The “VeggieTales” cartoon franchise, which began in 1993 and includes a television show and multiple films, was created with the intent of teaching Christian morals to children with the help of “talking” vegetables — and now some have deemed the show problematic.

The new narrative some are pushing is that the show spreads hate for minorities.

That is the argument, at least, that some students made at Cal State San Marco’s “Whiteness Forum” last week, as The College Fix and other outlets reported.

Sure, the main characters on the show are Bob the Tomato, who is red, and Larry the Cucumber, who is green, and a handful of other colorful vegetables — but that does not negate the problem, these students argued.

These young people noted that villains on the show tend to be vegetables of color.

Although every vegetable has a color, one group project displayed at the event insisted the villains tend to have ethnic accents — while the main cast sounds “white.”

“When kids see the good white character triumph over the bad person of color character, they are taught that white is right and minorities are the source of evil,” the student project declared.

This logic seems to misconstrue the actual focus and intent of the show.

Conflict in the episodes often occurs during re-enactments of the Bible.

And because most of the events the Scripture documents occurred in what is now considered the Middle East, it would make sense that other characters on the show may not “sound white.”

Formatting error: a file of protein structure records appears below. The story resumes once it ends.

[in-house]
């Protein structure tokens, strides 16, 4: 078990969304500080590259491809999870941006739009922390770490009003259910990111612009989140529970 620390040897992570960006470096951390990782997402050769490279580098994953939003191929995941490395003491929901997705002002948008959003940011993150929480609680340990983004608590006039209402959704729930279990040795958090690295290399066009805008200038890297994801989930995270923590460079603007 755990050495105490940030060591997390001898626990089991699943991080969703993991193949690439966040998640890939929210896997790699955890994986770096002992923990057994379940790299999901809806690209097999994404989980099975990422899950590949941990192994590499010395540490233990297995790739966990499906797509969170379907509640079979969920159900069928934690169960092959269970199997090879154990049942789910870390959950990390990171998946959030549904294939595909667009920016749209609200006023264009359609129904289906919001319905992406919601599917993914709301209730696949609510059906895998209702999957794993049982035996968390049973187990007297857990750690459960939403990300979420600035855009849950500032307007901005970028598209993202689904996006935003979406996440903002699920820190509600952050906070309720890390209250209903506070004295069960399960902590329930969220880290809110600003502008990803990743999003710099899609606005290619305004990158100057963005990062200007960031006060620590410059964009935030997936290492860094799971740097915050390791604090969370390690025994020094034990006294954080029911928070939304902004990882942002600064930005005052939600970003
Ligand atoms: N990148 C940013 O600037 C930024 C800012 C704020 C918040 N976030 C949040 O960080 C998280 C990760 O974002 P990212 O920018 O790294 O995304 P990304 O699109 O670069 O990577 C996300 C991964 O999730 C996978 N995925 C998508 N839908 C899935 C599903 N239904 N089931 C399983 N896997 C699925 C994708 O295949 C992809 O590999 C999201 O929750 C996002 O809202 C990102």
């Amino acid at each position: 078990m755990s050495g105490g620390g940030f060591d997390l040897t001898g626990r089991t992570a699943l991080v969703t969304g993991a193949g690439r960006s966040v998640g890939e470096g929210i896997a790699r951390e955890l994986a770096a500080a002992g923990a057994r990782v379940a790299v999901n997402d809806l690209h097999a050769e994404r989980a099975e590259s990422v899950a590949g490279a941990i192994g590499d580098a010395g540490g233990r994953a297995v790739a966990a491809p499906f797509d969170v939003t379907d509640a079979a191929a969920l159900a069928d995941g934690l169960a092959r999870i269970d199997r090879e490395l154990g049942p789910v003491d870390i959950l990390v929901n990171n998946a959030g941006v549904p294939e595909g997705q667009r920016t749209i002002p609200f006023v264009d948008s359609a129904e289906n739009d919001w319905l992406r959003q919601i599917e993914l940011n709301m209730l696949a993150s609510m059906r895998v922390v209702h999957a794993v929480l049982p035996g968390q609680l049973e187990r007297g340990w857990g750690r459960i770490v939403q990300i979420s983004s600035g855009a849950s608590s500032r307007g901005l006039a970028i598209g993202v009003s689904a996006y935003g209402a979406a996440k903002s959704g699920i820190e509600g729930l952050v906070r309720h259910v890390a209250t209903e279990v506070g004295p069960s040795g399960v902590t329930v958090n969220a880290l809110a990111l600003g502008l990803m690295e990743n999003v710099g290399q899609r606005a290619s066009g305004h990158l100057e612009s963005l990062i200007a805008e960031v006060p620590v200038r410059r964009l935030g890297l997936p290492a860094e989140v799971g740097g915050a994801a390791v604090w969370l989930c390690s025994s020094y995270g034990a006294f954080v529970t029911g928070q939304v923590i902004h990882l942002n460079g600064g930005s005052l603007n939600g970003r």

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The show also fights against racism and has preached inclusion in its stories.

On one episode called “The Gourds Must Be Crazy,” Junior Asparagus does not want to invite his classmate Fernando to his birthday party because Fernando sounds different than the rest of his classmates.

When Junior said this, Dad Asparagus told him Fernando’s family is from a foreign country — and that he should not judge his classmate solely based on how he sounds, but instead, on who he is as a person.

Ultimately, Dad Asparagus leaves the decision up to his son — who decides to invite Fernando to his party.

Surely there are bigger problems for our country to worry about than the policing of a harmless cartoon.

Perhaps Cal State San Marco students should actually focus on things that impact everyday Americans — instead of searching for things to be offended about and issues to raise.

Arguing that a show about talking vegetables is racist is a new low for political correctness.

Check out a clip, below, from this big, bad racist show:

Tom Joyce is a freelance writer from the South Shore of Massachusetts. He covers sports, pop culture, and politics and has contributed to The Federalist, Newsday, and other outlets.